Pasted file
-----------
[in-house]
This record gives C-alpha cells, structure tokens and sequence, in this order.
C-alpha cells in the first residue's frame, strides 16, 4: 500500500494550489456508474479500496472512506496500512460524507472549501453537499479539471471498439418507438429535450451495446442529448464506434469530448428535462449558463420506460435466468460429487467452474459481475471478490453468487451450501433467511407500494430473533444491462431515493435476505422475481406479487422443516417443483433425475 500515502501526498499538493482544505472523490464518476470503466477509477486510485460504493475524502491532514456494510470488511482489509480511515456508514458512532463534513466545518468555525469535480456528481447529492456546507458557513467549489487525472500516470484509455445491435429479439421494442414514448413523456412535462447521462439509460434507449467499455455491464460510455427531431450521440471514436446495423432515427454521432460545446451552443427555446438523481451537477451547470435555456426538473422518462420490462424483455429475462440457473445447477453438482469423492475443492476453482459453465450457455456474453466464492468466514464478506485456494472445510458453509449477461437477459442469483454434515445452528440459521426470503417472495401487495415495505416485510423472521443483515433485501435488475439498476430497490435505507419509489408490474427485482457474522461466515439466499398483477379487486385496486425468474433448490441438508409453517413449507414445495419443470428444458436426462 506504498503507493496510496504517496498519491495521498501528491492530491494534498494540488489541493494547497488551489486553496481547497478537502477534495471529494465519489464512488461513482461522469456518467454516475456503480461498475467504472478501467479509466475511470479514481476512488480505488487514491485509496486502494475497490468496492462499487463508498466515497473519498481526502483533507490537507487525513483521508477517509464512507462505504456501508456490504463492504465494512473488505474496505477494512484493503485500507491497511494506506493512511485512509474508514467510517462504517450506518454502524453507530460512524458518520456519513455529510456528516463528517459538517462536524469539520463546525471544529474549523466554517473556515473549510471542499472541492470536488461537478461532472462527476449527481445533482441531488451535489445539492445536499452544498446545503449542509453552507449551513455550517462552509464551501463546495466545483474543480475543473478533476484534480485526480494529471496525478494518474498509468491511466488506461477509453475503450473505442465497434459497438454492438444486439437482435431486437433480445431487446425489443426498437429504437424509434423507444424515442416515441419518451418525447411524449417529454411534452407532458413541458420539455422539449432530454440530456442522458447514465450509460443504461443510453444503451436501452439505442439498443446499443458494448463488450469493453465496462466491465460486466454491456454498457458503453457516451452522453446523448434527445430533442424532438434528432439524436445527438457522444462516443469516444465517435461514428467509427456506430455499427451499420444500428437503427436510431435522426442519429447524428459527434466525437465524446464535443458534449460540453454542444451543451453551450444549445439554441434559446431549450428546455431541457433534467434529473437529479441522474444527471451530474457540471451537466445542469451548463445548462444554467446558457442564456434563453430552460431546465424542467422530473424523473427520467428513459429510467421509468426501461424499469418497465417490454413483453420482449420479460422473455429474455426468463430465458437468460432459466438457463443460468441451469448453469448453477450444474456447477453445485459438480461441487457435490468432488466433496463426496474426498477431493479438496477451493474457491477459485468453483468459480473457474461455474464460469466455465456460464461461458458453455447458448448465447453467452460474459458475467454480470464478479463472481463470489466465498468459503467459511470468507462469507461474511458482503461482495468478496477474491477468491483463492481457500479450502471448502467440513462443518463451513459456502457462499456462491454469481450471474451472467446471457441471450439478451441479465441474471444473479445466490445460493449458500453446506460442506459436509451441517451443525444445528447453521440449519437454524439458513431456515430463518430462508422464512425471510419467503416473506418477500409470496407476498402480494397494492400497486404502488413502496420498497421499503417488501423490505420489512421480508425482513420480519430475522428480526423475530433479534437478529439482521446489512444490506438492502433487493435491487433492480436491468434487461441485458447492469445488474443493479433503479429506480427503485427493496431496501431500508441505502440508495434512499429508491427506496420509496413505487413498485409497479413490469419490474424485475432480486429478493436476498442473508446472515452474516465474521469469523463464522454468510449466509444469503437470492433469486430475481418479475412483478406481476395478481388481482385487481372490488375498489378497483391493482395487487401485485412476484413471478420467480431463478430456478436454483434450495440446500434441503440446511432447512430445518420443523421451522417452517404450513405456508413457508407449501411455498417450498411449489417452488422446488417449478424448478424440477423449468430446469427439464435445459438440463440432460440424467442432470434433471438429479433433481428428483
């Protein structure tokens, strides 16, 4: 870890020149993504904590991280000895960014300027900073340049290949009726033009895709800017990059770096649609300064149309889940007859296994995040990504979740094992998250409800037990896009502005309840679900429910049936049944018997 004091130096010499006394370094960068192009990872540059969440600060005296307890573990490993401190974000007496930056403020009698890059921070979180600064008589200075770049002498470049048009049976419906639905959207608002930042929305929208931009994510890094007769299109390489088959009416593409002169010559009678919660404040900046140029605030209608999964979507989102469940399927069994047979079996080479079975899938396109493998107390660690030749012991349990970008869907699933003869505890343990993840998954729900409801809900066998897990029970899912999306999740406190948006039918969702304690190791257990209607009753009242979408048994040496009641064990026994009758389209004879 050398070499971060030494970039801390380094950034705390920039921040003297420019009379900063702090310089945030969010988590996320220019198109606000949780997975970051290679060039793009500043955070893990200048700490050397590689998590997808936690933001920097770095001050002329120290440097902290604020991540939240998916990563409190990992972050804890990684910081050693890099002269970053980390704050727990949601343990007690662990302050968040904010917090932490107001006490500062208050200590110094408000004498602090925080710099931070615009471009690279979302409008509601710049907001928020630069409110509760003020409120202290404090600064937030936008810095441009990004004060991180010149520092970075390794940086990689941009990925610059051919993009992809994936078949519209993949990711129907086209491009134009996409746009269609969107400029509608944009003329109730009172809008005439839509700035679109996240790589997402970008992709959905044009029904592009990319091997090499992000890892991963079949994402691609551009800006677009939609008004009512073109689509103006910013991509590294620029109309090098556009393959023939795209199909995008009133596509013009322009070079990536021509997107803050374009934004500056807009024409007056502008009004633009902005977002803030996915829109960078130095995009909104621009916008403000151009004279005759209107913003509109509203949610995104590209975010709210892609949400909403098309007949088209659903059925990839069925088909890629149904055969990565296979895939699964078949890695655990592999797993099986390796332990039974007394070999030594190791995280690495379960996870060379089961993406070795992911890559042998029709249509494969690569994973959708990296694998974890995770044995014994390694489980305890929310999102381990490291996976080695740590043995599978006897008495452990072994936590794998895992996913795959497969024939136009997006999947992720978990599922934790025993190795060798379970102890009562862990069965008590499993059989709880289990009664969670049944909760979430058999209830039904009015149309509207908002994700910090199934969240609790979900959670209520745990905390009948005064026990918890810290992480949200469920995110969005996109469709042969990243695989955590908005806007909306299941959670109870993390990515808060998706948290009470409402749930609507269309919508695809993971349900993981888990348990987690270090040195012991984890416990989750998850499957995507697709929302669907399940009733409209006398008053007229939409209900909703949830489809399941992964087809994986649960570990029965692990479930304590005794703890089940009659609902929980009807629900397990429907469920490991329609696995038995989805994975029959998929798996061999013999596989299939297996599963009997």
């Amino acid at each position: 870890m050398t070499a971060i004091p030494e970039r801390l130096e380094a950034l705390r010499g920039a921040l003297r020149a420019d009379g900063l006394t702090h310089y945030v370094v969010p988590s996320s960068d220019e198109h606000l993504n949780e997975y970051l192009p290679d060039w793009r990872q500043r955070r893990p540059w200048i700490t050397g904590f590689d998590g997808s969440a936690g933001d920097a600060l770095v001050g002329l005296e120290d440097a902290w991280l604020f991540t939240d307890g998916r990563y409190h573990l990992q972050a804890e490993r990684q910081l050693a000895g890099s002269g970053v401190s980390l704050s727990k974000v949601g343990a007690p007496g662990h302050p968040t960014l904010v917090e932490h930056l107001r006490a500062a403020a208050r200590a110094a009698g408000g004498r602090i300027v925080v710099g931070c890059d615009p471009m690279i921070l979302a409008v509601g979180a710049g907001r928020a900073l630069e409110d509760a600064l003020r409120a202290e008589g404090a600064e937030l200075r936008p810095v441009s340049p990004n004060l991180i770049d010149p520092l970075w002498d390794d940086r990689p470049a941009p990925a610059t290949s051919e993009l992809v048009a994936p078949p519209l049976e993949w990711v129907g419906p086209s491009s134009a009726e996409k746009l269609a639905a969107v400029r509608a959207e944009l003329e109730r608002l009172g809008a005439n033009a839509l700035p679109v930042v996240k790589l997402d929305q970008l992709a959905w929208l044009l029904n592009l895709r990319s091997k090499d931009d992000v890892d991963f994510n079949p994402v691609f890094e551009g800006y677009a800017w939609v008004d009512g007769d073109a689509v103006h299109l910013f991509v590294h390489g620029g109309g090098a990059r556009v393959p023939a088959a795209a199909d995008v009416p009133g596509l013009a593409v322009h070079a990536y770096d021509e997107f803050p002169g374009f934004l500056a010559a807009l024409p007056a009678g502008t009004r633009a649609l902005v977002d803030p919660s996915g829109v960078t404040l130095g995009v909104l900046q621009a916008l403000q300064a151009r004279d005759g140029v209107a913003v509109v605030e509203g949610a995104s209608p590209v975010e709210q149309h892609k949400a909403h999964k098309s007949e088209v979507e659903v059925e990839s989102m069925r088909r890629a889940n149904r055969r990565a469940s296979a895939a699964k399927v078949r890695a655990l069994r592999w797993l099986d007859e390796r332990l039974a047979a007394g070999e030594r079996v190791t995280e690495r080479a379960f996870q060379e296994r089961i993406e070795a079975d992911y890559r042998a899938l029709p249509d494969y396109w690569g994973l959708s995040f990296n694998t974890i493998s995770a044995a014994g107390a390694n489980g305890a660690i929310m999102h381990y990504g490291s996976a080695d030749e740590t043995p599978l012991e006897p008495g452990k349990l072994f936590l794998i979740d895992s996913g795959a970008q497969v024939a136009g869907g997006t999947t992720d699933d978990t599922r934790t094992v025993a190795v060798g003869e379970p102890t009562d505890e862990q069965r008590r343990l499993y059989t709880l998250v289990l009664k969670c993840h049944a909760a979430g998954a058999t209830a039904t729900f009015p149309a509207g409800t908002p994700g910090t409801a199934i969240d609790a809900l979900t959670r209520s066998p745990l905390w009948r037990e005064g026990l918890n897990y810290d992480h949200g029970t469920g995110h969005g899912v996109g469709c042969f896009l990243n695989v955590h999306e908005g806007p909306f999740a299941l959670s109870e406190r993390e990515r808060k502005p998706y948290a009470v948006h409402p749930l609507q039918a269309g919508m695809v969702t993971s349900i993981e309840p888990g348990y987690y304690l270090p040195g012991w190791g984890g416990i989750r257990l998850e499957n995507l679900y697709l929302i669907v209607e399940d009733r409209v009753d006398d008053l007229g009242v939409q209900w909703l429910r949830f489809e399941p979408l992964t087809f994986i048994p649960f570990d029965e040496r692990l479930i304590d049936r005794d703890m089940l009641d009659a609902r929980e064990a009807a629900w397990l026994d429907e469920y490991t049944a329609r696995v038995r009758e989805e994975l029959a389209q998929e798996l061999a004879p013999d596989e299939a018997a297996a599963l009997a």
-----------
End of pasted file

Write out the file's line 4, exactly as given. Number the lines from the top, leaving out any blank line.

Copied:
């Protein structure tokens, strides 16, 4: 870890020149993504904590991280000895960014300027900073340049290949009726033009895709800017990059770096649609300064149309889940007859296994995040990504979740094992998250409800037990896009502005309840679900429910049936049944018997 004091130096010499006394370094960068192009990872540059969440600060005296307890573990490993401190974000007496930056403020009698890059921070979180600064008589200075770049002498470049048009049976419906639905959207608002930042929305929208931009994510890094007769299109390489088959009416593409002169010559009678919660404040900046140029605030209608999964979507989102469940399927069994047979079996080479079975899938396109493998107390660690030749012991349990970008869907699933003869505890343990993840998954729900409801809900066998897990029970899912999306999740406190948006039918969702304690190791257990209607009753009242979408048994040496009641064990026994009758389209004879 050398070499971060030494970039801390380094950034705390920039921040003297420019009379900063702090310089945030969010988590996320220019198109606000949780997975970051290679060039793009500043955070893990200048700490050397590689998590997808936690933001920097770095001050002329120290440097902290604020991540939240998916990563409190990992972050804890990684910081050693890099002269970053980390704050727990949601343990007690662990302050968040904010917090932490107001006490500062208050200590110094408000004498602090925080710099931070615009471009690279979302409008509601710049907001928020630069409110509760003020409120202290404090600064937030936008810095441009990004004060991180010149520092970075390794940086990689941009990925610059051919993009992809994936078949519209993949990711129907086209491009134009996409746009269609969107400029509608944009003329109730009172809008005439839509700035679109996240790589997402970008992709959905044009029904592009990319091997090499992000890892991963079949994402691609551009800006677009939609008004009512073109689509103006910013991509590294620029109309090098556009393959023939795209199909995008009133596509013009322009070079990536021509997107803050374009934004500056807009024409007056502008009004633009902005977002803030996915829109960078130095995009909104621009916008403000151009004279005759209107913003509109509203949610995104590209975010709210892609949400909403098309007949088209659903059925990839069925088909890629149904055969990565296979895939699964078949890695655990592999797993099986390796332990039974007394070999030594190791995280690495379960996870060379089961993406070795992911890559042998029709249509494969690569994973959708990296694998974890995770044995014994390694489980305890929310999102381990490291996976080695740590043995599978006897008495452990072994936590794998895992996913795959497969024939136009997006999947992720978990599922934790025993190795060798379970102890009562862990069965008590499993059989709880289990009664969670049944909760979430058999209830039904009015149309509207908002994700910090199934969240609790979900959670209520745990905390009948005064026990918890810290992480949200469920995110969005996109469709042969990243695989955590908005806007909306299941959670109870993390990515808060998706948290009470409402749930609507269309919508695809993971349900993981888990348990987690270090040195012991984890416990989750998850499957995507697709929302669907399940009733409209006398008053007229939409209900909703949830489809399941992964087809994986649960570990029965692990479930304590005794703890089940009659609902929980009807629900397990429907469920490991329609696995038995989805994975029959998929798996061999013999596989299939297996599963009997």